A study on New York City neighbourhoods found that “neighbourhood disadvantage”, a mix of inequality measurements, is connected to a higher rate of COVID-19 cases
In both the UK and US, COVID-19 has disproportionately impacted minority ethnic communities. There were increased rates of hospitalisation and death, which functioned to highlight a state of pre-existing health inequality.
Researchers and scientists have largely focused on prevalent comorbidities, intergenerational households and working conditions that result in increased likelihood of infection.
According to Mount Sinai scientists, New York City neighbourhoods with higher levels of socioeconomic disadvantage are experiencing more virus-related deaths. To map this out, the researchers created a COVID-19 inequity index that explains what neighbourhood disadvantage really is.
‘Structural racism’ related to disadvantage, says Daniel Carrión
Daniel Carrión, PhD, MPH, first author and postdoctoral researcher in the Department of Environmental Medicine and Public Health at the Icahn School of Medicine at Mount Sinai, said: “Much of the early rhetoric around COVID-19 disparities centered on comorbidities which, due to health disparities, may have explained why communities of color were suffering higher mortality. But we were seeing more people of color getting infected in the first place.
“Our research team wanted to add to the literature outlining how structural racism is related to neighborhood disadvantage, and how that disadvantage is related to increased COVID-19 infections and mortality.”
Over a year ago in April 2020, a Boston-based study flagged a connection between race, class and COVID infections in New York.
Boston study lead author Mr. Matthew Raifman, a doctoral student in environmental health at BUSPH, commented: “In many respects, COVID-19 is the latest chapter in the book about how structural disparities shape the burden of disease in America.”
So, what is neighbourhood disadvantage?
The COVID-19 inequity index measured factors that fuelled disparities, but researchers purposefully excluded race and ethnicity from their measurements. They wanted to understand if race could be identified, purely via these other elements of inequity.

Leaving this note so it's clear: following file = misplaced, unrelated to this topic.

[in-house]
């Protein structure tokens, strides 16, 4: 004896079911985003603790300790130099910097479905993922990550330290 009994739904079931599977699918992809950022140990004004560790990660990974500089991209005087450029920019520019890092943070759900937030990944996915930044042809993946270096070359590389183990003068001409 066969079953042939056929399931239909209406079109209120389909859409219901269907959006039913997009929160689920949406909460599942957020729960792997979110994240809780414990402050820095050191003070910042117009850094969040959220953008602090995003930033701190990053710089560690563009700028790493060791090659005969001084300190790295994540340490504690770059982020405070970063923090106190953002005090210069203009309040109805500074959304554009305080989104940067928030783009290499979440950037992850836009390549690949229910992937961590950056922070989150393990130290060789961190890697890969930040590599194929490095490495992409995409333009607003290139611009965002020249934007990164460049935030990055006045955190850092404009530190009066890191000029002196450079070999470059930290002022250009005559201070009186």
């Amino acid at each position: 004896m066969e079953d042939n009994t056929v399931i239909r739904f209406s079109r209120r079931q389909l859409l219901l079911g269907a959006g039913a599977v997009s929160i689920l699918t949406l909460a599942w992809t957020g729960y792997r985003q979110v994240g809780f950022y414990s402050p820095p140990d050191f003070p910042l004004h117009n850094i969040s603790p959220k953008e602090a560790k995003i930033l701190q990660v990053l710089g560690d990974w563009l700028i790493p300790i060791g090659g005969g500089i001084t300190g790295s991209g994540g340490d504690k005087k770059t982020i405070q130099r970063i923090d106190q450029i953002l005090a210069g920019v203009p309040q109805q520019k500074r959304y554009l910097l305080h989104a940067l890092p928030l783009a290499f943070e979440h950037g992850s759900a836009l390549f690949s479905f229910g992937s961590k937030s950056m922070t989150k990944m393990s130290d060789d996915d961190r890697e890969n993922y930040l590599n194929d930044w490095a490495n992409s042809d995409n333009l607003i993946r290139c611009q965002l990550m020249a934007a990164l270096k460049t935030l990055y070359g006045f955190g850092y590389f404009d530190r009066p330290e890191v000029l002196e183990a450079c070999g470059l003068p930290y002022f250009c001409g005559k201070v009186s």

Dr. Carrión said: “Past literature shows that structural racism operates by historically sorting BIPOC people into neighborhoods that do not have the same resources and may facilitate infectious disease transmission. We wanted to see if our index reconstructed those racial disparities.”
The inequity index measured:
- Employment and commuting patterns,
- Population density of a neighbourhood,
- Food access,
- Socioeconomic status;
- And access to healthcare.
Black neighbourhoods had highest average inequity
Despite erasing race and ethnicity from their direct measurements, neighbourhood disadvantage led the team back to racial inequality.
They found that Black neighbourhoods had the highest average inequity, closely followed by Latinx communities. White neighbourhoods had the lowest level of inequity. When it came to taking public transport, places with higher inequity stats had a higher level of subway ridership – even after the State brought in stay-at-home orders.
The researchers explain that these people had less capacity to socially distance, due to their jobs as essential workers or financial worries.
‘Look at social factors’, urges senior author Allan Just
“The social factors in the COVID-19 inequity index are upstream neighborhood characteristics–they were already in place before the pandemic,” said Allan Just, PhD, senior author on the study and Assistant Professor of Environmental Medicine and Public Health at Icahn Mount Sinai.
The team propose that use of this neighbourhood disadvantage index could help policymakers to target public health interventions. Currently, the US is at a death toll of over 600,000 people despite ongoing vaccination pushes.
Just further commented: “In the near term, this speaks to the importance of place-based interventions in Black, Indigenous, and people of color (BIPOC) communities to reduce disease incidence and mortality, such as improved and targeted vaccine availability for these communities.
“This also supports the need to look at social factors in pandemic preparedness.”